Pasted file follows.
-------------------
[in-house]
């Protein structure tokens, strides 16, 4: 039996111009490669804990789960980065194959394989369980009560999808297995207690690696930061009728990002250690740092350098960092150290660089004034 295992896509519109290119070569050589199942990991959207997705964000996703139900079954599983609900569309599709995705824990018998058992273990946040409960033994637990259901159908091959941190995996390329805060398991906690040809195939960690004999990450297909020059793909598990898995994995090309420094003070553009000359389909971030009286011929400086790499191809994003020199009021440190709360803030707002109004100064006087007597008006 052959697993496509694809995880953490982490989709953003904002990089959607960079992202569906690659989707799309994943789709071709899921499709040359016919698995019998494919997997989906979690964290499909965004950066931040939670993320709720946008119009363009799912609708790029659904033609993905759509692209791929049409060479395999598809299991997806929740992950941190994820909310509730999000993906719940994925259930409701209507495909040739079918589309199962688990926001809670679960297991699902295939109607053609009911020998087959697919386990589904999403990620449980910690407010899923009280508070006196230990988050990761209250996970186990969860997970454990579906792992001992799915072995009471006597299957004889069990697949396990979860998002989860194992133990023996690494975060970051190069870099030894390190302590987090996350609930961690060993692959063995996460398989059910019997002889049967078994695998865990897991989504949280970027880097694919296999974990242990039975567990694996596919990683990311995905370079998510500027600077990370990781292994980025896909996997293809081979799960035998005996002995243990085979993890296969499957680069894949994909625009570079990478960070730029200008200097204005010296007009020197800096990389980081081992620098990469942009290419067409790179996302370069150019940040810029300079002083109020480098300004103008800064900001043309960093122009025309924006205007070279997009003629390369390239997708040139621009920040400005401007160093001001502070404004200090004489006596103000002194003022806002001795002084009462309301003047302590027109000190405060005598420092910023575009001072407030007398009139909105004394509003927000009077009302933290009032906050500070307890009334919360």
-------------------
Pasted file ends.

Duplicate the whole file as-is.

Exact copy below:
[in-house]
């Protein structure tokens, strides 16, 4: 039996111009490669804990789960980065194959394989369980009560999808297995207690690696930061009728990002250690740092350098960092150290660089004034 295992896509519109290119070569050589199942990991959207997705964000996703139900079954599983609900569309599709995705824990018998058992273990946040409960033994637990259901159908091959941190995996390329805060398991906690040809195939960690004999990450297909020059793909598990898995994995090309420094003070553009000359389909971030009286011929400086790499191809994003020199009021440190709360803030707002109004100064006087007597008006 052959697993496509694809995880953490982490989709953003904002990089959607960079992202569906690659989707799309994943789709071709899921499709040359016919698995019998494919997997989906979690964290499909965004950066931040939670993320709720946008119009363009799912609708790029659904033609993905759509692209791929049409060479395999598809299991997806929740992950941190994820909310509730999000993906719940994925259930409701209507495909040739079918589309199962688990926001809670679960297991699902295939109607053609009911020998087959697919386990589904999403990620449980910690407010899923009280508070006196230990988050990761209250996970186990969860997970454990579906792992001992799915072995009471006597299957004889069990697949396990979860998002989860194992133990023996690494975060970051190069870099030894390190302590987090996350609930961690060993692959063995996460398989059910019997002889049967078994695998865990897991989504949280970027880097694919296999974990242990039975567990694996596919990683990311995905370079998510500027600077990370990781292994980025896909996997293809081979799960035998005996002995243990085979993890296969499957680069894949994909625009570079990478960070730029200008200097204005010296007009020197800096990389980081081992620098990469942009290419067409790179996302370069150019940040810029300079002083109020480098300004103008800064900001043309960093122009025309924006205007070279997009003629390369390239997708040139621009920040400005401007160093001001502070404004200090004489006596103000002194003022806002001795002084009462309301003047302590027109000190405060005598420092910023575009001072407030007398009139909105004394509003927000009077009302933290009032906050500070307890009334919360």